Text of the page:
England rise to the occasion of historic Euro 2022 opener but Sarina Wiegman demands more
Play the game not the occasion, they say, and England did that in the end, but one will live longer in the memory than the other. For though the manner of the solid but unspectacular 1-0 victory over an organised Austria side will not be committed to posterity, pretty much everything else about this opening game of the Women’s Euro ensured it was a special night.
Not that Georgia Stanway will recall some of the specifics, like the instructions her team-mates were barking at her all evening, or what Sarina Wiegman said during the post-match team huddle out on the Old Trafford pitch. She heard none of that. The noise of a 68,871-strong crowd - the highest attendance in this tournament’s history - made that impossible.
When asked for her favourite part of the evening, her answer was simple: “The noise. It was hard to hear from the sidelines, it was hard to hear Keira [Walsh] behind me,” said the Bayern Munich-bound midfielder, who was named as player of the match for a belligerent display that responded to the battle cries around her. “It shows where we’re at. That’s the standard the fans have set. Bring the noise, it can rattle the opposition.”
At times, it perhaps rattled England too. For all the growth of the women’s game in recent years, top-flight domestic attendances average around the 2,000 mark. You have to multiply that by 30 to get near the magnitude of what Stanway and her team-mates experienced here, particularly during the noisy initial stages, when Austria settled into the game quicker than their hosts.
“I just think we can do better,” Wiegman said in her post-match press conference, describing England as “sloppy” in possession, even after Beth Mead’s decisive goal. “We lost the ball too quick. We were in transitions all the time, that’s really tiring and they pressed us well. We scored a good goal but missed some chances. We started not very good and then did a lot better. We have to be a little calmer in the final stages.”
Leah Williamson thought the noise played at least some part in the more careless aspects of England’s play. “It’s loud. Communication becomes harder. At times it gets in the way,” Wiegman’s captain admitted, “but I’d take that any day. There was a great atmosphere. You don’t have to be at your best in the first game. You can grow.”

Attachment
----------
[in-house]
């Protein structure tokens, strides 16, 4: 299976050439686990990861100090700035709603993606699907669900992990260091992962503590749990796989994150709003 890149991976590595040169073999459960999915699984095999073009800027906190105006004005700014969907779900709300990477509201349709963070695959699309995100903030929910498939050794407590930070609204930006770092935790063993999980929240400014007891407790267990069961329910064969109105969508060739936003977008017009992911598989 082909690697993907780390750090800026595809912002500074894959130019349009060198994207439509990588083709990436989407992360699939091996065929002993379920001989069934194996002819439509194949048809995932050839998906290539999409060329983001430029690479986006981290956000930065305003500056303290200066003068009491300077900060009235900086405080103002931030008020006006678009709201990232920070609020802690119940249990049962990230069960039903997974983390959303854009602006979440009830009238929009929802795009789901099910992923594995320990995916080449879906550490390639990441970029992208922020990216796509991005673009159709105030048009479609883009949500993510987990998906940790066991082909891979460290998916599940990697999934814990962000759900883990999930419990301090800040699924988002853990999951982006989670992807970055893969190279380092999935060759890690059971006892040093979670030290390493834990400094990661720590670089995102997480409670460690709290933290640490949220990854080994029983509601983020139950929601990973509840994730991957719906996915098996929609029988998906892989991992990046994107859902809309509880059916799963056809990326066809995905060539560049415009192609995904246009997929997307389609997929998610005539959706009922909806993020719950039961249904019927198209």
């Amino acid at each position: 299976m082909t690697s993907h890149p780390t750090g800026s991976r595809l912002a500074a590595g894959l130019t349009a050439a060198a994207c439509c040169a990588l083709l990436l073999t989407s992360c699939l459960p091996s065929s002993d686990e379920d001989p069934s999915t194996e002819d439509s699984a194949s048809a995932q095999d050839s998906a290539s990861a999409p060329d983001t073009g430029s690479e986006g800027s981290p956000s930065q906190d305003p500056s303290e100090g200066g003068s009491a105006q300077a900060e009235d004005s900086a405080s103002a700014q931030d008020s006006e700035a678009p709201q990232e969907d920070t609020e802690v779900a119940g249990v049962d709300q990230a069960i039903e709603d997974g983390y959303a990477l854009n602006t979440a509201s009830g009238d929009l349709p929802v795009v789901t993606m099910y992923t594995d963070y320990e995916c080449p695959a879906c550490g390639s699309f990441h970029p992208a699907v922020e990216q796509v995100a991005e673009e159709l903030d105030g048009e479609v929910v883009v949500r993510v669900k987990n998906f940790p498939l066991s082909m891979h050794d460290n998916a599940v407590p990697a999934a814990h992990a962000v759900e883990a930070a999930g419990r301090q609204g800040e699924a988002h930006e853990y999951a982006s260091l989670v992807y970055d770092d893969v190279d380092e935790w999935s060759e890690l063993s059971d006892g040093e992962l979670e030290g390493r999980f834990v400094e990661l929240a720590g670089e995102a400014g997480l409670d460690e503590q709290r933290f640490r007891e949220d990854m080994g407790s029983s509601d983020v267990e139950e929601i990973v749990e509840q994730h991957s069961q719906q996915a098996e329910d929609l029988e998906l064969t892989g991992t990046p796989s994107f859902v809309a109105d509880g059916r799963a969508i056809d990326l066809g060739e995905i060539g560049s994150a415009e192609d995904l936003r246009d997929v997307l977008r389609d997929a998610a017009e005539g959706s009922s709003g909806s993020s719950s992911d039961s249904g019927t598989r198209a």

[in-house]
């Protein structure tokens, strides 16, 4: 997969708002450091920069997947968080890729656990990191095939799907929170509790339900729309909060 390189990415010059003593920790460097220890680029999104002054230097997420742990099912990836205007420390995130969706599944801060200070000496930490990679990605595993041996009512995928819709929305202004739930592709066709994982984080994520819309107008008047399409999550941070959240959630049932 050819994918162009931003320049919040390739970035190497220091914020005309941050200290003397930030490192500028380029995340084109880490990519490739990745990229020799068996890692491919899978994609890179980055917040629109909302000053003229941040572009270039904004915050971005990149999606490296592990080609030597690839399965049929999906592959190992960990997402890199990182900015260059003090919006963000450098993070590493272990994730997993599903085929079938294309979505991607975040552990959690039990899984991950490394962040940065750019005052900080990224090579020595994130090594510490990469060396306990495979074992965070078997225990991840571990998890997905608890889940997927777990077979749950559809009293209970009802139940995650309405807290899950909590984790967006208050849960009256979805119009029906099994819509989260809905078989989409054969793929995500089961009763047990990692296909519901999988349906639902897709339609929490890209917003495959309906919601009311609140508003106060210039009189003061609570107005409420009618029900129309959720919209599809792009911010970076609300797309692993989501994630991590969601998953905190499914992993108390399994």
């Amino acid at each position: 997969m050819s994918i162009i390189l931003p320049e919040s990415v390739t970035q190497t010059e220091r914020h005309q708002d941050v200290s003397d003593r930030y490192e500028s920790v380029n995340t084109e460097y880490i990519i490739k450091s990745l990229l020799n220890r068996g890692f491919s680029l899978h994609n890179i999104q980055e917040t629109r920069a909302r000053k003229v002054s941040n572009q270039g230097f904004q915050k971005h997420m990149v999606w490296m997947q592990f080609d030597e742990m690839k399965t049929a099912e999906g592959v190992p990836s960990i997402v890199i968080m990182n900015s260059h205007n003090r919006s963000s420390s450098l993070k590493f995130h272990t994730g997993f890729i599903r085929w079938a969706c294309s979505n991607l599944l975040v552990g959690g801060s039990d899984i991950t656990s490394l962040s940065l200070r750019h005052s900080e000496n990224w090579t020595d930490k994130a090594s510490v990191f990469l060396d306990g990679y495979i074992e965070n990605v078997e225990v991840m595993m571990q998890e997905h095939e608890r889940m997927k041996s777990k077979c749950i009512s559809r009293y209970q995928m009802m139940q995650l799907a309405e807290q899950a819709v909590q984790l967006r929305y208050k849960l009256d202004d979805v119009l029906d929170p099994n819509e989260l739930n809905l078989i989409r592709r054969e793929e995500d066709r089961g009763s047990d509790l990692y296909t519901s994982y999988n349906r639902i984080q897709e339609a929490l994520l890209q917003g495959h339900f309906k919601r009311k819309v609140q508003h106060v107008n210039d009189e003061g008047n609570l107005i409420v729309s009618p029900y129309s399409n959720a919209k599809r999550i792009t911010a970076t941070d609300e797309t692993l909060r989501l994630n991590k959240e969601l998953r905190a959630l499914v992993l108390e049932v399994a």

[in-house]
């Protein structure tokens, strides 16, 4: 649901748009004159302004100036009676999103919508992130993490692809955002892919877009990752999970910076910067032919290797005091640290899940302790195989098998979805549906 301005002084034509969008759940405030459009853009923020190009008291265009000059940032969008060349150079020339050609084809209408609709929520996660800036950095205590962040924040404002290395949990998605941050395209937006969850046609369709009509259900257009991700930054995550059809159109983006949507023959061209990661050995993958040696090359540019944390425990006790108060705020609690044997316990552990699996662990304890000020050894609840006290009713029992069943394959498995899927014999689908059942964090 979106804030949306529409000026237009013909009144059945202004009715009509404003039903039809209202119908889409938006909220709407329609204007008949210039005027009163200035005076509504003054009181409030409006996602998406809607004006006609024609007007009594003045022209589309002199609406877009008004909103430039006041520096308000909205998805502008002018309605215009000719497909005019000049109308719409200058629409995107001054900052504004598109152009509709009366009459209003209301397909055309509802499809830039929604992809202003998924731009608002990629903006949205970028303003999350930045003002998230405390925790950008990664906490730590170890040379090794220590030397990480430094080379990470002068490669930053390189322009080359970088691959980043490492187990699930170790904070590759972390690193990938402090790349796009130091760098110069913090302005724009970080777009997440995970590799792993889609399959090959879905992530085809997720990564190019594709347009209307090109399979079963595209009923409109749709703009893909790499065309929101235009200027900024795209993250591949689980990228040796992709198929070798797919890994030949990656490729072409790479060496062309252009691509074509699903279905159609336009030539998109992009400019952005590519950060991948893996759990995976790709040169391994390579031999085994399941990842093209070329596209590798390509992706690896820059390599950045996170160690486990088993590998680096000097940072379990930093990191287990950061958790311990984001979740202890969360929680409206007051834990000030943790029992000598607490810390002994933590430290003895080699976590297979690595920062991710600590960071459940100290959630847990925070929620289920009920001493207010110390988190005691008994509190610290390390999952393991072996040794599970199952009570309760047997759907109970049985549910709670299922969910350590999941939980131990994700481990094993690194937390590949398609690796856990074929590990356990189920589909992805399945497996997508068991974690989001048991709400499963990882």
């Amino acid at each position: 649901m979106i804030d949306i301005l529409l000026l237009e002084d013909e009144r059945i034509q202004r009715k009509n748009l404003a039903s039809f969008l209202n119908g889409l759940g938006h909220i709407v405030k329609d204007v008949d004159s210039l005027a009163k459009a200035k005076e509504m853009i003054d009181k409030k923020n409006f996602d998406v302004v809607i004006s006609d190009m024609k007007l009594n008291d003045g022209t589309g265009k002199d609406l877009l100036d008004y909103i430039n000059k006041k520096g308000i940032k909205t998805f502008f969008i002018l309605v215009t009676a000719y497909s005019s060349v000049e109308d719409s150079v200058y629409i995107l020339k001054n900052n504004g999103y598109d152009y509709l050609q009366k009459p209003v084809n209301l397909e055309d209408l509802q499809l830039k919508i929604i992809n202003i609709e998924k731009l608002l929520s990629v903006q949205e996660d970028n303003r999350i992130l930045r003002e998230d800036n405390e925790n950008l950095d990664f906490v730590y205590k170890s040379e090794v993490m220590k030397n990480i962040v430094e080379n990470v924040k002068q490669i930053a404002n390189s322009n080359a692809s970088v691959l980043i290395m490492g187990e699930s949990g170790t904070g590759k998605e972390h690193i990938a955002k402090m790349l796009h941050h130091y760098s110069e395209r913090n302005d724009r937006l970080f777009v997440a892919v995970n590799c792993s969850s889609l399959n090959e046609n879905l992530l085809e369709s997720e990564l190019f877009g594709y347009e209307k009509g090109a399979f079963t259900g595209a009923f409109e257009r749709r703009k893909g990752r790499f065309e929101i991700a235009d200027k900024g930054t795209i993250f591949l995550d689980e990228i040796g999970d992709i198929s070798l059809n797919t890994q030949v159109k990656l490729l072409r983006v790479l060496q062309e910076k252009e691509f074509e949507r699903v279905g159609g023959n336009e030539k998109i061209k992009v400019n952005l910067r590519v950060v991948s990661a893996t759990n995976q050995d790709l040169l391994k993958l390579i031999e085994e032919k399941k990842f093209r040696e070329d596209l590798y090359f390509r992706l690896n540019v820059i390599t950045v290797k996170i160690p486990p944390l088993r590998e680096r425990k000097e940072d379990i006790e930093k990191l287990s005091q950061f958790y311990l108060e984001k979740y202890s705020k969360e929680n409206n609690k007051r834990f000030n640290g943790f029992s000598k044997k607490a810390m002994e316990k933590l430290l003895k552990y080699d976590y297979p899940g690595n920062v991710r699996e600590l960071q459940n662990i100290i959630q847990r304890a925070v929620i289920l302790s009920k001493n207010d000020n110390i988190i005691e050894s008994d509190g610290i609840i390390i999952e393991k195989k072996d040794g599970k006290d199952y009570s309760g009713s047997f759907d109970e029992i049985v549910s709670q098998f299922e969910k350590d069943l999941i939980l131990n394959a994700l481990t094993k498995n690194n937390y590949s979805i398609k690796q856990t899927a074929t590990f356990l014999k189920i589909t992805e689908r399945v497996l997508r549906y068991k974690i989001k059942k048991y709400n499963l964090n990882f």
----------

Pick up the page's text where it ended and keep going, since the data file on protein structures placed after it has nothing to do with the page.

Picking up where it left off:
England will have grown from this experience, too. They will not play in front of a crowd as large as this during the rest of these Euros unless they reach the Wembley final. Monday’s meeting with Norway in Brighton is their toughest Group A engagement on paper and will most likely decide their potential path through the tournament. But in a lot of ways, it will not carry the same pressure as playing on opening night.
During the build-up, Wiegman expressed confidence that her players would be able to rise to the occasion of this curtain raiser and even if England could have shown cooler heads at times, she was vindicated. Her players largely snuffed out Austria’s attempts to gain momentum and with it, an equaliser. The Old Trafford crowd were thrilled by their efforts at full time, and that was not the only moment which hinted at potential for something special.
The last song played over the PA system before the opening ceremony began was Whitney Houston’s I Wanna Dance With Somebody. Though not a typical terrace anthem it was a wildly popular choice, so much so that the DJ hit his killswitch for the final chorus, allowing the crowd to sing along acapella. Given that was how last year’s tournament anthem started, who knows, it could be this summer’s Sweet Caroline.
That too got an airing at full time, by the way, though a bit prematurely for Stanway’s liking. “I think we need to try and delay it next time, because everyone gets a little too excited,” she said, only half-joking. Stanway and her team-mates know not to get carried away this early in the tournament, and Wiegman clearly has reservations about the performance but ultimately, this was a test passed. And now, with a win under their belt and a large and loud following behind them, England can start to raise the volume.